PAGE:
Style: Heavy Metal
Release Date: 23 Oct 2020
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John Bush may be remembered primarily as the "other" singer from Anthrax, but I think of him as the lead vocalist of Armored Saint. And, while Joey Vera may see Fates Warning as the bigger gig, I think of him as the bassist of Armored Saint. I've dug this band since March of the Saint in 1984 and I kept up with them into the nineties longer than many other bands. Sadly, they called it a day in 1992, after Bush left for Anthrax, and, until recently, I hadn't realised that they'd got back together in 1999, with this being their fourth studio album since then. It's good to hear new music from them.
However well Bush fit Anthrax's style, and that'll be a neverending debate, he fits this style perfectly. And, as much as I love Anthrax, I prefer him alongside Vera's bass and Phil Sandoval's guitar and it's a joy to hear them barrelling along together on this album. Standing on the Shoulders of Giants kicks things off well, with Vera prominent in the mix without this being bottom heavy, but it's End of the Attention Span that shows that this band is seriously back in business.
There are no poor tracks here, but there are a trio that stand out from the crowd as highlights. End of the Attention Span is the first and it's a highlight from its first notes. The riff is strong, but it's what Sandoval does over it and the held vocal bridge and the Maiden-esque way in which it gallops along and everything the drums both do and don't do and... this song is one of those rarest of gems where every component part is excellent on its own but even better when put together like this.
I mentioned Iron Maiden there and that name comes up a lot when listening to Armored Saint. John Bush has been singing for the Saint since the year that Bruce Dickinson joined Maiden, but it's clear that he's a key influence. However, he doesn't always approach this material in the same fashion that Bruce would and the same goes for everyone else in the band. They've certainly listened to Maiden a lot and there are certainly moments where Vera resembles Steve Harris or Sandoval taps into a Dave Murray sound, but you're never going to mistake one band for the other.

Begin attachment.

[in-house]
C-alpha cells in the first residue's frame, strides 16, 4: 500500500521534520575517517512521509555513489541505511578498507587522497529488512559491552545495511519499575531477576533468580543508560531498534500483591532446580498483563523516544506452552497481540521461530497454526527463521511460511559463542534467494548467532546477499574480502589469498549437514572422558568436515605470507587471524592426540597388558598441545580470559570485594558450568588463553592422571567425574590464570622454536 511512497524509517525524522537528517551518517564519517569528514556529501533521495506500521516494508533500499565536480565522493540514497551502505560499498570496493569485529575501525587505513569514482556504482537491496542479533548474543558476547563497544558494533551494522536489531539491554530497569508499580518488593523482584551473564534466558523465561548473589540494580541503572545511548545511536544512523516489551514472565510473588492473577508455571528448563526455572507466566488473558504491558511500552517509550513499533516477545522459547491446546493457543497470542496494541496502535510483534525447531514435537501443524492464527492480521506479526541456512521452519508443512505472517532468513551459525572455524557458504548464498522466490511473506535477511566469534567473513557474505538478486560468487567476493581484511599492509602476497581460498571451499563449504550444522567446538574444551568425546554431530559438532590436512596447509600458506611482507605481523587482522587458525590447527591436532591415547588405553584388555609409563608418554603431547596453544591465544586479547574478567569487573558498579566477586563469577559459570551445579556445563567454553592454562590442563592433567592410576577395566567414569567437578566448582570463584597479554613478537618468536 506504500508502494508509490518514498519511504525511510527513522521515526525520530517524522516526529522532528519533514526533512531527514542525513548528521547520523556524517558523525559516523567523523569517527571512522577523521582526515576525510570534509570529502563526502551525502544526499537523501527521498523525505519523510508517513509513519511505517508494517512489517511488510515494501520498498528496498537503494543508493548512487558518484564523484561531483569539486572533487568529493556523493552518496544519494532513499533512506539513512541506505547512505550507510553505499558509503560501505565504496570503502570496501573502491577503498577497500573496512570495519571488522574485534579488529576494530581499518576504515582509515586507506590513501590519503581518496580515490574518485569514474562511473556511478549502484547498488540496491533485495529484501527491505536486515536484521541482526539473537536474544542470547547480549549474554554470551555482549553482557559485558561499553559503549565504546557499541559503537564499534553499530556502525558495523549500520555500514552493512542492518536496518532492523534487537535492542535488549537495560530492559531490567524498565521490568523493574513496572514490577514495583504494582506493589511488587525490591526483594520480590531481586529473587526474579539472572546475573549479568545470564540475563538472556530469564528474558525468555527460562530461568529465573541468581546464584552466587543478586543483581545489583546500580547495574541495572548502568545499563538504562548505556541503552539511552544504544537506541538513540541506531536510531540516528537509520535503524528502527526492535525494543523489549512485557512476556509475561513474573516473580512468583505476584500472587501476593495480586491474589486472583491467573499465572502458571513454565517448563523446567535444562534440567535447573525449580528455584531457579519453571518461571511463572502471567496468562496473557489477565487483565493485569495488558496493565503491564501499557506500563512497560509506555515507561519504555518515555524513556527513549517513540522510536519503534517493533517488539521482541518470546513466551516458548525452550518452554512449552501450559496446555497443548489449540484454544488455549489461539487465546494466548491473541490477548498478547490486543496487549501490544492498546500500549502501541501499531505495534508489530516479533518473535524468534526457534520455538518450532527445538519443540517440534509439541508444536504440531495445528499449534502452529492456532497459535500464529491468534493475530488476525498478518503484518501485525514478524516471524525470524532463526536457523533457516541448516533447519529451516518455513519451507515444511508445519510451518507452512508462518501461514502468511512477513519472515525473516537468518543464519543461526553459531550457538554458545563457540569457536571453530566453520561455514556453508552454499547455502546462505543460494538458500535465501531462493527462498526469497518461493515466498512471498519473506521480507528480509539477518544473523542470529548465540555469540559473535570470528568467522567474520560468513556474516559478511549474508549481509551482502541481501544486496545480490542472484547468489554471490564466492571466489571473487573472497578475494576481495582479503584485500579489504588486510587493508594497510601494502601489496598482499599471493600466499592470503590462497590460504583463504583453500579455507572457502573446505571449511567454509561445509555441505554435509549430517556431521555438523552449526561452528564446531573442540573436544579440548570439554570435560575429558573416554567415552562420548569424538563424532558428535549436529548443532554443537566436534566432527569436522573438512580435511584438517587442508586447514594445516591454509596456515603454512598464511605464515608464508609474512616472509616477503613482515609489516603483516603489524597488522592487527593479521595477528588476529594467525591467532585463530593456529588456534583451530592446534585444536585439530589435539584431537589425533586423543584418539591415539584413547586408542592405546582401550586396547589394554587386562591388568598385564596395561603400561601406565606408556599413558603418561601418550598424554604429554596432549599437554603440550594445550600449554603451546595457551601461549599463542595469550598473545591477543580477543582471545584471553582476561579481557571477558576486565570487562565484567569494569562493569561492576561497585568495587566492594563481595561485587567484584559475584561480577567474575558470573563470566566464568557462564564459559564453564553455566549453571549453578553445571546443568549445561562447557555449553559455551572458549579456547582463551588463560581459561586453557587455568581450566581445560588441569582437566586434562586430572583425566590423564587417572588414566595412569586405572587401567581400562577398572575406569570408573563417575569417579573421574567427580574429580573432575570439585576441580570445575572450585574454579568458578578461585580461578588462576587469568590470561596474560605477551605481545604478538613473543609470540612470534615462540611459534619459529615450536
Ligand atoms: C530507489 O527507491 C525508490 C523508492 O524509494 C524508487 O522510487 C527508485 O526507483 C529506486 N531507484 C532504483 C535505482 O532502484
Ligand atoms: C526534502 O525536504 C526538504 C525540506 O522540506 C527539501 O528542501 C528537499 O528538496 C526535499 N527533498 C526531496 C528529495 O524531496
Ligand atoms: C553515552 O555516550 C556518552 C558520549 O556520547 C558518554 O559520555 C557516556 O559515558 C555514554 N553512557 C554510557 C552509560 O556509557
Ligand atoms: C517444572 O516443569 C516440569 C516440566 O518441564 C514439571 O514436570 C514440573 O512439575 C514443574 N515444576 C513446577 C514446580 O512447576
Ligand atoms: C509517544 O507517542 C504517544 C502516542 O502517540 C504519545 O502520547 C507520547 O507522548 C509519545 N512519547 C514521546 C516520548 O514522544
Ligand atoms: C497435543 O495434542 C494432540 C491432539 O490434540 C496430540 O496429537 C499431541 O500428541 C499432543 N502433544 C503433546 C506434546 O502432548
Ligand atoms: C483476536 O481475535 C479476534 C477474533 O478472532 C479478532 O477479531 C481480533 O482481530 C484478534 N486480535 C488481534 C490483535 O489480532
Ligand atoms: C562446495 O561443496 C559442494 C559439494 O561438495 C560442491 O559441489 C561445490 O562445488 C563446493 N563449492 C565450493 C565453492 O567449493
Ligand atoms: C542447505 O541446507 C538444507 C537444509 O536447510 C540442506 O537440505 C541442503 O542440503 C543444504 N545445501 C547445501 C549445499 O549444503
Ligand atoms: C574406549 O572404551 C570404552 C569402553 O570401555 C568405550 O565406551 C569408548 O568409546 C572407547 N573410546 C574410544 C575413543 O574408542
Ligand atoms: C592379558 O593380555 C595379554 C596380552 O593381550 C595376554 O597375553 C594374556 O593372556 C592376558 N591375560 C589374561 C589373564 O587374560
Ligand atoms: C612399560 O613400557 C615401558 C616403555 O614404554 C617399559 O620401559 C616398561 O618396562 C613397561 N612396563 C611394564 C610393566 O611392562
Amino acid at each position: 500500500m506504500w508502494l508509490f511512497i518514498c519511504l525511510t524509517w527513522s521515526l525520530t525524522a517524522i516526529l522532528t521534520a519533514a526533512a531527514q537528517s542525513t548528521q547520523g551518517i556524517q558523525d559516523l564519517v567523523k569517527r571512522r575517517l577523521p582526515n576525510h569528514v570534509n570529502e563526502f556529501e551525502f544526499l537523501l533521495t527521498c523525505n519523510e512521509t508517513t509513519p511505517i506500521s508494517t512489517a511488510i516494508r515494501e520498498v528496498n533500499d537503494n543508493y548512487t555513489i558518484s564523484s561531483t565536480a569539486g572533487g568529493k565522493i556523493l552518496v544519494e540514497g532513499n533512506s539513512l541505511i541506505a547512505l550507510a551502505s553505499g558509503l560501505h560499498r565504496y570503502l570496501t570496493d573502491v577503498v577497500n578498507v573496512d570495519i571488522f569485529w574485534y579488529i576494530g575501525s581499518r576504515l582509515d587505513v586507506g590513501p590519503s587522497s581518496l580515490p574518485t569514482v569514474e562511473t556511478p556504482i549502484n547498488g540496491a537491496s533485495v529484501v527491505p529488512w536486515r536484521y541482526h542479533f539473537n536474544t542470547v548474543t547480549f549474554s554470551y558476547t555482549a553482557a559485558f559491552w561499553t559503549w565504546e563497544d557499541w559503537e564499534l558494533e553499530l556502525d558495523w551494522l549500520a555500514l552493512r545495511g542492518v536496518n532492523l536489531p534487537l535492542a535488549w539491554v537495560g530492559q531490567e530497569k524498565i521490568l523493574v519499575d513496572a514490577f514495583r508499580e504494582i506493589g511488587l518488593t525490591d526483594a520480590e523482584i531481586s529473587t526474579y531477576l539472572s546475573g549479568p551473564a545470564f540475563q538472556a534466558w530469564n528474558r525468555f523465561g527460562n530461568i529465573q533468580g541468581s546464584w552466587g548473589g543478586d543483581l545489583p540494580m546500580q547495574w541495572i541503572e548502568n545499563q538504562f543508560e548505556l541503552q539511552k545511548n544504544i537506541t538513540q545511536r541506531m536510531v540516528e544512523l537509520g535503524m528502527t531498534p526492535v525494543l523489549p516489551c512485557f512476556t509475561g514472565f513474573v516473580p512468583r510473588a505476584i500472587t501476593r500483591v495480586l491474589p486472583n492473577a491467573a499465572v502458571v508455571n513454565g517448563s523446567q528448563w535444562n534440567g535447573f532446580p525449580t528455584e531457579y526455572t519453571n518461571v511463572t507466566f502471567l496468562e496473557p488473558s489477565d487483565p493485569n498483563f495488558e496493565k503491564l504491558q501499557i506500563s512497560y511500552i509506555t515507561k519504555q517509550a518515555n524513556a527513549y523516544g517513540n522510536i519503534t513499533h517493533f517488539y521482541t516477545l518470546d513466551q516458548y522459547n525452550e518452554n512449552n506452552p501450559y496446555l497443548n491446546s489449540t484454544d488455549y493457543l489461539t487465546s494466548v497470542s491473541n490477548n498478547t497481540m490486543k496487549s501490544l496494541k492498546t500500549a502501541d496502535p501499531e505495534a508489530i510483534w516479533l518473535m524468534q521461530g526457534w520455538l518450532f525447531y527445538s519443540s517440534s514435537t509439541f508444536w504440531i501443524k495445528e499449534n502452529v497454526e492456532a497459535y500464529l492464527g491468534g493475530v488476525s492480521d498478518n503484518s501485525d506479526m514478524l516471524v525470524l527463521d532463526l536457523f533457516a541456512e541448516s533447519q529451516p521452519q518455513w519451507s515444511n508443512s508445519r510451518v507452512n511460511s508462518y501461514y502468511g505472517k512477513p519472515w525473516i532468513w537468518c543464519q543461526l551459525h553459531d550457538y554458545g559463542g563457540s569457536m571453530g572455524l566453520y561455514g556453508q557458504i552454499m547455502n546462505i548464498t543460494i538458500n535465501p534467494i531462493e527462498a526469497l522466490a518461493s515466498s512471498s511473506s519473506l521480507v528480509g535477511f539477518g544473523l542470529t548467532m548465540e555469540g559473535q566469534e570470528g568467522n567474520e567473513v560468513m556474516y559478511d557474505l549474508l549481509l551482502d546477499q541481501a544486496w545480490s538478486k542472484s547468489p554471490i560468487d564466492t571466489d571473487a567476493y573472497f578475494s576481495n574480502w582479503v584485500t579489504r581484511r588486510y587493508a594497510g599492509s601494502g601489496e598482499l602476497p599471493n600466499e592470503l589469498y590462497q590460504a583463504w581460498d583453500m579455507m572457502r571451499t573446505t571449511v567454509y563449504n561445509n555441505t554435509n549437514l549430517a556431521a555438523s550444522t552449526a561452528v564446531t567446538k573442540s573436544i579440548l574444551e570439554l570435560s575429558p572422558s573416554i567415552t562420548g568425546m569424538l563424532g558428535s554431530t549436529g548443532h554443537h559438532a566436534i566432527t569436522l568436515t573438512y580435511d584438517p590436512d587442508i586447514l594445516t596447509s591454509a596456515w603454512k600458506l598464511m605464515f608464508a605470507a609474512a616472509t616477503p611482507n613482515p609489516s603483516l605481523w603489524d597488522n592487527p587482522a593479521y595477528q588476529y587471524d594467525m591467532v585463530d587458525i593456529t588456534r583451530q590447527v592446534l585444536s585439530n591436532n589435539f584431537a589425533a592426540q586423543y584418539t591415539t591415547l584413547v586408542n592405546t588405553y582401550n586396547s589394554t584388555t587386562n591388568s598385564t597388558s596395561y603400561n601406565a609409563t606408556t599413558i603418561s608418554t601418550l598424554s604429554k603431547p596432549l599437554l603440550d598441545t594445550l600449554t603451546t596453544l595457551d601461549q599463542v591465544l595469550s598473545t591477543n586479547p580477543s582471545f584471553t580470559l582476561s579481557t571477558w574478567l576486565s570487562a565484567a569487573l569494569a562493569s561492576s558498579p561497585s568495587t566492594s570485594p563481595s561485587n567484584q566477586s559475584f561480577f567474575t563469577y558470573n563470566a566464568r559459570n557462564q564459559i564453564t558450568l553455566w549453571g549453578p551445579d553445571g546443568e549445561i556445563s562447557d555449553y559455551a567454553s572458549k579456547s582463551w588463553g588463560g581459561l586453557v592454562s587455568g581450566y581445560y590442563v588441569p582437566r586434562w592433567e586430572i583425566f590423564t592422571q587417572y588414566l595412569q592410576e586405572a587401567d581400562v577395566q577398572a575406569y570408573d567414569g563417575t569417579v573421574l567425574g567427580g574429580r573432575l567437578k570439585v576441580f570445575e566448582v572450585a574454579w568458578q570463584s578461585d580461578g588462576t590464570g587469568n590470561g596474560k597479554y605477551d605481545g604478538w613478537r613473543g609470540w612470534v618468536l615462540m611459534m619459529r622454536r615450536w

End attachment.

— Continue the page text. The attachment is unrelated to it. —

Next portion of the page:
I've always thought of this band as one that others sound like rather than the other way around. This is their sound. For instance, is the early machine gun riff on Do Wrong to None done in the style of Pantera or did Pantera just borrow rather a lot from Armored Saint? I'm going with the latter.
While the album runs on well, it's a while before we hit the next overt highlight and that's Missile to Gun. Again, it makes its presence known immediately with some strong and melodic power chords, for the drums to escalate out of and into the riff that drives this song. Again, the drums gallop onward as if there's no tomorrow and again the chorus is catchy as all get out. It's not that complex a song but I will happily take simpler songs when they sound like this. It's lean and mean and highly effective.
Unfair grabs our attention, with its stripped down opening; it's not a ballad, though it appears to be one for a while. Like everything here, it's a good song, but it's the album closer, Never You Fret, that's the third real standout. It starts out atmospherically, rather like a Hu track, but quickly ratchets up to high gear with some more elegant decoration from Phil Sandoval above the riff. Bush clearly relishes this song too and throws in a lot of emphasis, while Sandoval gets bluesy in the middle. This one isn't remotely as fastas either End of the Attention Span or Missile to Gun, but it stands in their company well and it wraps up this album in style.
This is a really good album and I think it does enough to warrant an 8/10. The songs are good at least and some are truly excellent. The strong production enables us to follow every instrument with ease, meaning that we can see how every musician here contributes not just to the overall effect but with a panache each their own. I noted down a particularly great bass fill in Bubble, but every band member has his equivalent. The ones I haven't mentioned are Gonzo Sandoval on drums, one of four members to have been with Armored Saint since 1982, and rhythm guitarist Jeff Duncan, who's the new fish in a similar way to Dave Gilmour being the new fish in Pink Floyd, having only joined thirty-one years ago.
Now, if you'll excuse me, I have at least two Armored Saint albums to catch up on and possibly three.
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